We are writing in response to the article “Art department to make cuts” (April 12, p. 3). We are both seniors majoring in fine arts with a concentration in visual communications and we want to point out the gross misrepresentation of the focus of your article. We were stunned that your reporter could write an article that focuses on the visual communication and printmaking programs yet speak to no one directly involved in the programs, such as students, professors or program directors. We also want to point out that the visual communications program is not an unpopular focus within the art department, especially considering the relevance of a graphic design education in this day and age; the program has suffered because of a lack of funding and department bias.
We also wanted to take the opportunity to voice our concerns on a few other actions that we believe to be inappropriate. First of all, the article was published before anyone in the VisCom program was informed of the final decision. This was not a feat of wondrous investigation, seeing as both Dean Frawley and Professor Anderson granted you interviews. In addition to this disrespectful action, no member of the visual communications program was allowed to be a part of the meetings leading up to the final decision to cut the program.
It is painfully clear to us that those making this decision did not find it necessary to hear the views of the students and faculty who are actively involved with the program. We do not understand how or why the letters submitted by our professors and fellow students, and our student petition, were completely ignored. Our professors had no power to be heard by the University and, consequentially, our own voices were not heard. And more importantly, our best interests were not considered. As GW students, we are ashamed and disappointed by the way this situation has been handled. It is obvious to us that politics have overtaken this department and we, the visual communications students, are the ones who have suffered and will suffer the greatest losses.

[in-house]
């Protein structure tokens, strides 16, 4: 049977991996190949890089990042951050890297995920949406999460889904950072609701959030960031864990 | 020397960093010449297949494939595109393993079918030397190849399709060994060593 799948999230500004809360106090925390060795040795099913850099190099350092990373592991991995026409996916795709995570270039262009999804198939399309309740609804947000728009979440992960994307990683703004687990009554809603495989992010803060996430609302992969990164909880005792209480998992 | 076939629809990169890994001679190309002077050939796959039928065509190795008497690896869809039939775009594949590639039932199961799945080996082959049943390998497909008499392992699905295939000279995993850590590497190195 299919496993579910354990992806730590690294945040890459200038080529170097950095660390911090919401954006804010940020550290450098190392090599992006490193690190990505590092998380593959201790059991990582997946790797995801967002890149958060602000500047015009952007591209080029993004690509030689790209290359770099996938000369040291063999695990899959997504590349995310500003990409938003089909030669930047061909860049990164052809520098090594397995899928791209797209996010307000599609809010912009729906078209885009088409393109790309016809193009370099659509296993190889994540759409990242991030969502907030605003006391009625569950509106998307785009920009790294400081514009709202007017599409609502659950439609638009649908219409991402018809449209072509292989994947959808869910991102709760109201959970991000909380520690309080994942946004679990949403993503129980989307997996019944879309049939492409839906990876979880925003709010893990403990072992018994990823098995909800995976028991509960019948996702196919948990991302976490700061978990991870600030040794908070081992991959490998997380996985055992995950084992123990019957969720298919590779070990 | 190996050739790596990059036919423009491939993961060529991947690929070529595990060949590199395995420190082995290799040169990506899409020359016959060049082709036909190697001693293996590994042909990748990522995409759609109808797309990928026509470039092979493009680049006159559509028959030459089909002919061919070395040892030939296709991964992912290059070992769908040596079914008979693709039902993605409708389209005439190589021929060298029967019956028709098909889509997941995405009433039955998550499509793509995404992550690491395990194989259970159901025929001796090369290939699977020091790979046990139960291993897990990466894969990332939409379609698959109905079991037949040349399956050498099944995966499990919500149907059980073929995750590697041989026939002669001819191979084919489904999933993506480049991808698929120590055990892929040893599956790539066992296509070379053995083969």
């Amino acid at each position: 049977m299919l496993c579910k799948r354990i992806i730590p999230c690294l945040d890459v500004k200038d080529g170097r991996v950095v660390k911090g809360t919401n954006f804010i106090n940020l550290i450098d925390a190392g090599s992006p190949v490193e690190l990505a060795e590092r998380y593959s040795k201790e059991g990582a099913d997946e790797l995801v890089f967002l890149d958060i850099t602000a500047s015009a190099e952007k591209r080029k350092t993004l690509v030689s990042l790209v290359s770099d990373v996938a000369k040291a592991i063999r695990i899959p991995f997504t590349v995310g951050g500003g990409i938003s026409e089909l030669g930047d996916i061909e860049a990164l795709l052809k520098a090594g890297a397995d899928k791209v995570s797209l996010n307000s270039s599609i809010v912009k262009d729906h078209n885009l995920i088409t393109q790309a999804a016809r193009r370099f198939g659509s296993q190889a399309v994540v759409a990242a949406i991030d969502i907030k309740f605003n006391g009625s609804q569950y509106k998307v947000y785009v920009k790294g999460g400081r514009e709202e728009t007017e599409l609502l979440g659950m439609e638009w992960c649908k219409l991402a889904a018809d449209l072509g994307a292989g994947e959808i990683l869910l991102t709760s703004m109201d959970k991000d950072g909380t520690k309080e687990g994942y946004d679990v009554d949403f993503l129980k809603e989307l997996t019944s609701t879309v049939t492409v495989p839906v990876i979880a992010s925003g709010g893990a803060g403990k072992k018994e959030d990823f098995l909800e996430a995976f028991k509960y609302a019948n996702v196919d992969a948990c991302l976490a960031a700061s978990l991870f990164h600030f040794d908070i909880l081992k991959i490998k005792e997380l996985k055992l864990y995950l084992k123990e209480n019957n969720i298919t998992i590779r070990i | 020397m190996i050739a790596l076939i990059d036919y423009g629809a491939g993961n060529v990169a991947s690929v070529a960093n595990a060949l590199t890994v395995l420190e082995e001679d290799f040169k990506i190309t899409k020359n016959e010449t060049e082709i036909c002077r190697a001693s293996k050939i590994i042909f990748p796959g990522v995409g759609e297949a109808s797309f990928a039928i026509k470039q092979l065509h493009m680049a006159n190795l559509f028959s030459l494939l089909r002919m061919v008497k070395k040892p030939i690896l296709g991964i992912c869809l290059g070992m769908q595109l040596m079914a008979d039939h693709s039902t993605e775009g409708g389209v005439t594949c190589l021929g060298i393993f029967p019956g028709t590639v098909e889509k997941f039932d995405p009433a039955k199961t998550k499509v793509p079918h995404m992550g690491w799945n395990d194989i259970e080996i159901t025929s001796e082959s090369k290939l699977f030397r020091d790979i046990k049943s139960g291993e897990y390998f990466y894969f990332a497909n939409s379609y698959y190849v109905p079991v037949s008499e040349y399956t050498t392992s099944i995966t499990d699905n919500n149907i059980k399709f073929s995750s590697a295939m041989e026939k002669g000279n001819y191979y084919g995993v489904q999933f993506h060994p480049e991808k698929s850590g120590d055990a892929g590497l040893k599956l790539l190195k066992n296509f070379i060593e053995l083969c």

-Barrie Gordon and Anna Martin, senior
Save the program
As a student who picks up either USA Today, The New York Times or The Washington Post each day in my dorm, I am distressed that GW is cutting the GW Reads newspaper program. The University continues to increase student tuition without improving student quality of life. Keeping the newspapers is a simple, affordable way to maintain student morale. http://gwired.gwu.edu/adm/more/facts.html reports that there are 8,800 undergraduate students at GW. If the program costs $90,000 total, that is about $10.30 per student. If a student bought just one of the three newspapers we have available in our dorms every weekday, he would quickly eclipse this sum.
The Hatchet reported that only 22 to 24 percent of the newspapers are being picked up each day. If this is the reason for the cut, GW should search for alternatives to eliminating the program, such as simply reducing the number of newspapers available each day. GW’s Board of Trustees should keep students informed. They should keep the newspapers.
-John DeLooper, freshman
I am the business director of the Sons of Pitch, GW’s newest all-male a cappella group. I was disheartened to notice something in your April 26 Hatchet recognizing the winners of the 19th annual Excellence Awards (“Students receive excellence awards,” p. 3). This was the glaring error that denied our recognition as the GW student body’s choice for Performance Group of the Year. This award was determined based on student voting on GWired and is special because it was not chosen by a committee, but by the students directly. I feel that this award certainly deserves the same amount of respect and prestige as every other award given that evening. This was made so evidently clear by all three finalists having the opportunity to perform during the event as well as presenting it as the last award of the night. After all, the theme of the night was how everyone even nominated was a star in the GW community. With that said, my group would appreciate some recognition for our award.
-Daniel L. Tannebaum, business director, Sons of Pitch